M. Bryan Strain
Professor Robert King
10 October 2012
Summary and Discussion of Jason Edward Black’s Essay: “Native Resistive Rhetoric and the Decolonization of American Indian Removal Discourse”
Black’s essay brings to light the strategies of rhetoric employed by Native Americans to resist the Indian Removal Act of 1830. He points out the common belief that American Indians silently removed as Euro American whites moved onto their lands, or they violently rebelled against the incursions. The evidence gathered by Black, shows the American Indian adapted quickly under the threat of removal and used the language of the dominant white man’s own discourse to resist.
The debate concerning Indian Removal gave many different reasons for expelling the native populous from lands desired by European settlers. From savage intolerance to the divine manifest destiny, the reasons were often argued to sound like removal was necessary to save the poor Indians who are sure to become extinct if they are not removed. Black states, “To most proponents, the primary thrust of the policy was benevolence” (67).
The Native Americans used the very language of the benevolent proponents to resist removal. Black quotes Arnold Krupat as stating, “to take possession of the master’s
‘books’ is to obtain some important parts of the master’s power — which then . . . may
be turned to one’s own purposes.’’ Black focuses on four specific resistance types of rhetoric used by the “five civilized tribes.” These tribes were able to effectively turn the excuses for Indian removal in their own favor. They used discourses of territoriality, republicanism, paternalism, and divine authority to rebuff the arguments of those who sought to take their land.
The doctrine of Manifest Destiny was used to suggest it was given by divine authority that Euro American settlers must take the land west as a destiny of a superior people. They ignored the fact that the land was already in use by saying the Indians didn’t really know how to use the land. Therefore we must take the land and show them its proper use.
Indians fought this territorial sentiment by quoting Jefferson as early as 1803 stating, American Indian nations should remain in the East in order to ‘‘improve’’ (Black 75). Indians cited the very constitution of the United states that claimed federal authority to negotiate with Indians as foreign and sovereign nations. They argued that this fact shows their own government never intended to treat them like citizens but as sovereign nations (Black 75).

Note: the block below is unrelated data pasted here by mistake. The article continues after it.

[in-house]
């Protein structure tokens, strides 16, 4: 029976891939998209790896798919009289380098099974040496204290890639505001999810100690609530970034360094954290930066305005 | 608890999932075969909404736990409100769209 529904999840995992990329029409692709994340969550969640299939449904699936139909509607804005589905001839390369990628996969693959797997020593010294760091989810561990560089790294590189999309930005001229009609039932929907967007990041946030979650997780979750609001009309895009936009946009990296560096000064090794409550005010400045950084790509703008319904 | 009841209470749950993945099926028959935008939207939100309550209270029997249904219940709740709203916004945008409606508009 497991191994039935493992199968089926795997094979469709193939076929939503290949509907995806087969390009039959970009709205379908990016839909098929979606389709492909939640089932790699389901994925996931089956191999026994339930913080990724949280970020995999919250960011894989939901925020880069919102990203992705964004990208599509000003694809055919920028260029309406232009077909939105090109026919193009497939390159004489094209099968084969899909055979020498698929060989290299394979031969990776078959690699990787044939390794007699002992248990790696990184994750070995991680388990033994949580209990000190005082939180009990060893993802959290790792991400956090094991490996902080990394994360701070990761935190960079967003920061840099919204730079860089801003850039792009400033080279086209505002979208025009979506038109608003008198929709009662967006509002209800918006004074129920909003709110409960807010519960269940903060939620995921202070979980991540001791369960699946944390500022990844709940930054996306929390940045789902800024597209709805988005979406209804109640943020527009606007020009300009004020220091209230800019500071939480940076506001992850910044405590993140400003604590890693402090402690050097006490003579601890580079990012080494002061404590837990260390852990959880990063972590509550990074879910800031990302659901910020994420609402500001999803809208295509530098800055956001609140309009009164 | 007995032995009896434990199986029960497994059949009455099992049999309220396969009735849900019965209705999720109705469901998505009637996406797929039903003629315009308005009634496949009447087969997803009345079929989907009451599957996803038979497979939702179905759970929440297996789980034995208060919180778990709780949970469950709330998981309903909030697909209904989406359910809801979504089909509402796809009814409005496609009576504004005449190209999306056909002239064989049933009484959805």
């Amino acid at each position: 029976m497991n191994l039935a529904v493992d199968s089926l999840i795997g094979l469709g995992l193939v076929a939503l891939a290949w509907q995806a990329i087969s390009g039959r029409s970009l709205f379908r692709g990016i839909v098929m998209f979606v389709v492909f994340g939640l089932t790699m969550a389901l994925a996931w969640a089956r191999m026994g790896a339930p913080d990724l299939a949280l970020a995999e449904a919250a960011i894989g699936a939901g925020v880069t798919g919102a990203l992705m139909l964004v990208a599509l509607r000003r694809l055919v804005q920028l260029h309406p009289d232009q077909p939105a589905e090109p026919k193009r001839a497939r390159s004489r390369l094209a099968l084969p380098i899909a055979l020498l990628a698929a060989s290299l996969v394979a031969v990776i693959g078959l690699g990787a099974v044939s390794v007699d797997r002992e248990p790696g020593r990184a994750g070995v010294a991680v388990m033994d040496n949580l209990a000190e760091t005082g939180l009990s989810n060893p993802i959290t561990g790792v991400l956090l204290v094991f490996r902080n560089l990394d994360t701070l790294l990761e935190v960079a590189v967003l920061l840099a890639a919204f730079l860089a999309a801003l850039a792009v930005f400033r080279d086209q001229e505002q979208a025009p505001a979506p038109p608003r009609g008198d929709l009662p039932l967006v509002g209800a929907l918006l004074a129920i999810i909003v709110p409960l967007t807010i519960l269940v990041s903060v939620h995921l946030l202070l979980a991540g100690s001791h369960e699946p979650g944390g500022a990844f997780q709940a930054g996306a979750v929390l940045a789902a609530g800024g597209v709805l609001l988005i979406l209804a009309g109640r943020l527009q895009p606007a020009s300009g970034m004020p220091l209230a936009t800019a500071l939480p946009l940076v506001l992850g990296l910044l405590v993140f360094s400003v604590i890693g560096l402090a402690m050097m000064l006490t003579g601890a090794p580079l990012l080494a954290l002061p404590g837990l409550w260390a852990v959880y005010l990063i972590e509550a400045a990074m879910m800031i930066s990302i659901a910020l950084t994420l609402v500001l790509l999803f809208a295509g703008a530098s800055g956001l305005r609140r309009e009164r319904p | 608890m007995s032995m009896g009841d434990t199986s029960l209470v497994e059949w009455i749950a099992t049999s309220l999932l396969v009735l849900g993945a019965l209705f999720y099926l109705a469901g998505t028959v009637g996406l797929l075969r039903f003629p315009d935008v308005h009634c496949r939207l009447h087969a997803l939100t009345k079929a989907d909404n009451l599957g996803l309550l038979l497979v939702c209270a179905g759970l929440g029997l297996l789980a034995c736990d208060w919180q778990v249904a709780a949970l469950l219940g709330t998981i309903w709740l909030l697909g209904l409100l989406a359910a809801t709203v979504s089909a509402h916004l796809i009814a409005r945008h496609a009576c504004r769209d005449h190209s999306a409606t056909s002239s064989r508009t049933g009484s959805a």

George Harkins, and Choctaw Indian, fought territoriality and republicanism by showing that the Indians had been attempting to fulfill their portion of the treaties already negotiated. He states, ‘‘The man who said that he would plant a stake and draw a line around us, that never should be passed, was the first to . . . [draw] up the stake and [wipe] out all traces of the line’’ (Black 76).
Euro Americans often spoke to the Indians referring to the US Government as a “Great Father.” They used this paternal analogy to claim they were caring for the Native Americans. Colonel Webb, a Choctaw, resisted this type of thinking by stating,[W]hen you were young, we were strong; we fought by your side… You have grown large; my people have become small,’’ and ‘‘Brother, my voice is weak; you can scarcely hear me… [I]t is not the shout of a warrior, but the wail of an infant. I have lost it in mourning over the misfortunes of my people’’ (Black 77-8)
The Chickasaw resisted the idea that God granted Euro Americans the right to remove them by stating, “We hope to be let alone where we are, and that your people will be made to treat us like men and Christians, and not like dogs” (Black 79). They often quote from the Declaration of Independence that by God, “All men are created equal.”
Blacks essay is an excellent source to prove the Native Americans were not savages by any means. They quickly adapted in every way to resist removal by the Euro American populace. They were required to embrace the language, dress, and even religion of the US citizenry in order to have the voice to resist removal. Some tribesmen became almost indistinguishable from the European settlers. The Cherokee even fought a legal war with the state of Georgia and won, only to have their victory completely ignored by then president Andrew Jackson. Greed was the only language of Indian removal for which there was not a sufficient defense.
This topic of the 19th century is one I hold dear to my heart. Slavery was abolished, women were given their rights, and yet today, we still have not solved the problem created by the Indian Removal Act. Indians want to be able to live free and share the American dream in a way that doesn’t come as charity or a gift. Many are still stuck between the world of the White man and the Red. Many are still living in poverty on reservations. I’m not sure we can ever make right what was done to their ancestors. My biggest question is where we go from here. How can we address the poverty without stealing their Native Pride? How do we allow them to become a part of us, without them losing their identity? I don’t have the answers. I wish I did. I strongly believe that all men are created equal. I pray that one day soon, all men and women who live inside the boundaries of this great nation, will feel they are treated as equals.
Black, Jason Edward. “Native Resistive Rhetoric and the Decolonization of American Indian Removal Discourse.” Quarterly Journal of Speech 95.1 (2009): 66-88. Web. 10 October 2012.